Notes from a Diary, 1889-1891, Volume 2

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Page 64 - Then he comes to understand how it is that lines, the birth of some chance morning or evening at an Ionian festival, or among the Sabine hills, have lasted generation after generation, for thousands of years, with a power over the mind, and a charm, which the current literature of his own day, with all its obvious advantages, is utterly unable to rival.
Page 239 - UNDERNEATH this sable hearse Lies the subject of all verse, SIDNEY'S sister, PEMBROKE'S mother ; Death ! ere thou hast slain another, Learn'd and fair, and good as she, Time shall throw a dart at thee.
Page 47 - Much have I seen and known; cities of men And manners, climates, councils, governments Myself not least, but honour'd of them all; And drunk delight of battle with my peers, Far on the ringing plains of windy Troy. I am a part of all that I have met; Yet all experience is an arch wherethro' Gleams that untravell'd world, whose margin fades For ever and for ever when I move.
Page 44 - The time would e'er be o'er, And I on thee should look my last, And thou shouldst smile no more! And still upon that face I look, And think 'twill smile again ; And still the thought I will not brook, That I must look in vain ! But when I speak— thou dost not...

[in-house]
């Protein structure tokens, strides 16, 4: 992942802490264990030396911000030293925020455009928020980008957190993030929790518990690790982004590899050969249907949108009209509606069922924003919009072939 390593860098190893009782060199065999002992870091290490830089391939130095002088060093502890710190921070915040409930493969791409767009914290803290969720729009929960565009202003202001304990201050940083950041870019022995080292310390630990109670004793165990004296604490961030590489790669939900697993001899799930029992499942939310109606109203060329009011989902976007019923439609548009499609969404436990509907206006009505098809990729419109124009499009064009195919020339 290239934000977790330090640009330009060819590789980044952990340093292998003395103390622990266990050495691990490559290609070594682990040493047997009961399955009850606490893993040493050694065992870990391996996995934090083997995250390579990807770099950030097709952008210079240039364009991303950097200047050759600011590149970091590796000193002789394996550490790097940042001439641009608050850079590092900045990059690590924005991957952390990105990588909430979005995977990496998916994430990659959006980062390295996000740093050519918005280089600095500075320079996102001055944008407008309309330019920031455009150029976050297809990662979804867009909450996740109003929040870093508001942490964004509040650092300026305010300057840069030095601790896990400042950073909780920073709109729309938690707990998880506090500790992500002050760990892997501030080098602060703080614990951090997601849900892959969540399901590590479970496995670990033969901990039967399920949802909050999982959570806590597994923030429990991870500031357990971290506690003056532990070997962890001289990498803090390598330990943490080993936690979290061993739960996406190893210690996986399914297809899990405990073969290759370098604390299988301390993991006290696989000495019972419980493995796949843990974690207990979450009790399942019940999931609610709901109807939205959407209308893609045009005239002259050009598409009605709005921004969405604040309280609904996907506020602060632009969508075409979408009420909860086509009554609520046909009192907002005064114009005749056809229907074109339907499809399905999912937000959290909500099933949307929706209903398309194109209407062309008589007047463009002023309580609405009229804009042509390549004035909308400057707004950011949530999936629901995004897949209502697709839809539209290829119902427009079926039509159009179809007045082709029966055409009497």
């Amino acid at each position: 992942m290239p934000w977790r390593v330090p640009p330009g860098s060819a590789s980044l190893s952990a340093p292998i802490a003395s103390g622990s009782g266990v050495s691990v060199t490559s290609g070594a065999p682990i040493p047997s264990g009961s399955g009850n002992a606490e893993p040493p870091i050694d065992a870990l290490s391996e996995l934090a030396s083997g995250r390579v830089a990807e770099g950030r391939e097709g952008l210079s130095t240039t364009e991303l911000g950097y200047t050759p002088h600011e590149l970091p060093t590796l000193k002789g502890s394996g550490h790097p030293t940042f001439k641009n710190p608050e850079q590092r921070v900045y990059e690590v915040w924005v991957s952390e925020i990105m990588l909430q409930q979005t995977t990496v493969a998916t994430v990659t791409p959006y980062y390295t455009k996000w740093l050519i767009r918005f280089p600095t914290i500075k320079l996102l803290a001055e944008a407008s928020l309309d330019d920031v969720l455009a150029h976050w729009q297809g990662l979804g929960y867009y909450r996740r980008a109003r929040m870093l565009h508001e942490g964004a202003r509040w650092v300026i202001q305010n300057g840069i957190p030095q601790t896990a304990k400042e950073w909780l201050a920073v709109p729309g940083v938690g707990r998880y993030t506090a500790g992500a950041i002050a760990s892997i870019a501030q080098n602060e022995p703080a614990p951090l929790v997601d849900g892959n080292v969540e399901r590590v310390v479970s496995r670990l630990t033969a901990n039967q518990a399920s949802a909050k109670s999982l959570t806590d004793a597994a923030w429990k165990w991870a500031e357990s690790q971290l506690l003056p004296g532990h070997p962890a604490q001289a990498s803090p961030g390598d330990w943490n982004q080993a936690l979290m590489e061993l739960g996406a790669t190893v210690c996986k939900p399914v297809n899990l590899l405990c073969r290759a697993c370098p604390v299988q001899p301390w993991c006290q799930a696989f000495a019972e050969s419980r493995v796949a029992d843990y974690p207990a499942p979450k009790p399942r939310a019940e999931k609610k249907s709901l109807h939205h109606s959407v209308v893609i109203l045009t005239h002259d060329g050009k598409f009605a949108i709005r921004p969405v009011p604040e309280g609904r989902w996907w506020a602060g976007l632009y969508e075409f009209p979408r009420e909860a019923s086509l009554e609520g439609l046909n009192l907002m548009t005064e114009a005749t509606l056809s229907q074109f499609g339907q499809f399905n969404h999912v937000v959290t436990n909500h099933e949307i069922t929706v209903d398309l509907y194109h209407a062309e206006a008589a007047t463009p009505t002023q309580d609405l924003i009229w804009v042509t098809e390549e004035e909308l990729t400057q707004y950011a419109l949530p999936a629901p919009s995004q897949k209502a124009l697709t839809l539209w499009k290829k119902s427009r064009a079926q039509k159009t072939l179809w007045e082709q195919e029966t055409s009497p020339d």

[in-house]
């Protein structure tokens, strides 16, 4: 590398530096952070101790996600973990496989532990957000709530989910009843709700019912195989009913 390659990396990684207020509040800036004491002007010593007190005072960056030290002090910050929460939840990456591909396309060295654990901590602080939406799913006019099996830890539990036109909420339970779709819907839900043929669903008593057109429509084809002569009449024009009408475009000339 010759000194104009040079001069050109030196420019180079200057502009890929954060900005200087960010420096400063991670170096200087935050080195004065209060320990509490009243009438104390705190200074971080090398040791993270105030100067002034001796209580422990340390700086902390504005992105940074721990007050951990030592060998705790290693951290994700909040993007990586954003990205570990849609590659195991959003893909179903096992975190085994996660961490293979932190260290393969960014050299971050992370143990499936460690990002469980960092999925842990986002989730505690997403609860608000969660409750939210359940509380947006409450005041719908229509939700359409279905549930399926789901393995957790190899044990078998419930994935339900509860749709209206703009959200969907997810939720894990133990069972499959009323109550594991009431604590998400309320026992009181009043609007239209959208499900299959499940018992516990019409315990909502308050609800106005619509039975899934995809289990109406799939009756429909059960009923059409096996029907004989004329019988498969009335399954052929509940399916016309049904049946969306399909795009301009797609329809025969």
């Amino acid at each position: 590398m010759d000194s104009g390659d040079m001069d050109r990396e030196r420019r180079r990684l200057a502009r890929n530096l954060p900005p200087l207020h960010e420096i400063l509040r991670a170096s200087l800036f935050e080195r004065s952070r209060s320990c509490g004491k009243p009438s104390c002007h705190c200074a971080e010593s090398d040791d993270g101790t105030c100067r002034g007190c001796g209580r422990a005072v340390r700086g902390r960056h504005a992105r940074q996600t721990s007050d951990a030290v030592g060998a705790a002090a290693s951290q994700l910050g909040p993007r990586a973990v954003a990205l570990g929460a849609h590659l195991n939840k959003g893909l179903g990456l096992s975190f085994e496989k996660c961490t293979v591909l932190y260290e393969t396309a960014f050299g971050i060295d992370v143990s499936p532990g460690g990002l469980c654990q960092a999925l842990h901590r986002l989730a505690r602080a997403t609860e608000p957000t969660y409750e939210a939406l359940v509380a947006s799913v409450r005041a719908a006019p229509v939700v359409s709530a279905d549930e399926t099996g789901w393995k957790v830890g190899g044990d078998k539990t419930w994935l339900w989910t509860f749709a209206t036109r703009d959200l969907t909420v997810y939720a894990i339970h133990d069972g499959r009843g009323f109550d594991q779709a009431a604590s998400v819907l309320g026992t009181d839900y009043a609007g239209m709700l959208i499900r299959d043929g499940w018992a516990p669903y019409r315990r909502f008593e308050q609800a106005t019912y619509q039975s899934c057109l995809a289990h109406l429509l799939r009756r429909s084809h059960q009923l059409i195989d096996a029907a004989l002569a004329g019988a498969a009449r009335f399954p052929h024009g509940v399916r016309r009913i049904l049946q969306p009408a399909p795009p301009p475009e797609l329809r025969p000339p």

Page 64 - Virgil, as if a prophet or magician ; his single words and phrases, his pathetic half lines, giving utterance, as the voice of Nature herself, to that pain and weariness, yet hope of better things, which is the experience of her children in every time.
Page 20 - I am aware that the age is not what we all wish. But I am sure, that the only means of checking its precipitate degeneracy, is heartily to concur with whatever is the best in our time...
Page 142 - Le moment du triomphe des saints est vraiment celui de leur mort. Leur vie, appréciée d'après nos idées modernes, semble imparfaite, en ce sens qu'ils ont été exclusifs, qu'ils n'ont vu les choses que par un seul côté, qu'ils ont manqué de critique et d'étendue d'esprit. Je ne souhaiterais pas leur vie, mais je suis jaloux de leur mort. A voir ces fins glorieuses et calmes, l'âme se relève et se fortifie ; on reprend quelque estime pour la nature humaine, on se persuade que cette nature...
Page 99 - KINGS OF ENGLAND, — names •which an Englishman can scarcely read without a smile or a sigh ! Often at the present day does the British traveller turn from the sunny crest of the Pincian, or the carnival throng of the Corso, to gaze in thoughtful silence on that mockery of human greatness, and that last record of ruined hopes...
Page 99 - Thomas Simon most humbly prays your Majesty to compare this his tryal piece with the Dutch, and if more truly drawn and embossed, more gracefully ordered, and more accurately engraven, to relieve him...
Page 211 - The Pilgrim of Eternity, whose fame Over his living head like Heaven is bent, An early but enduring monument...

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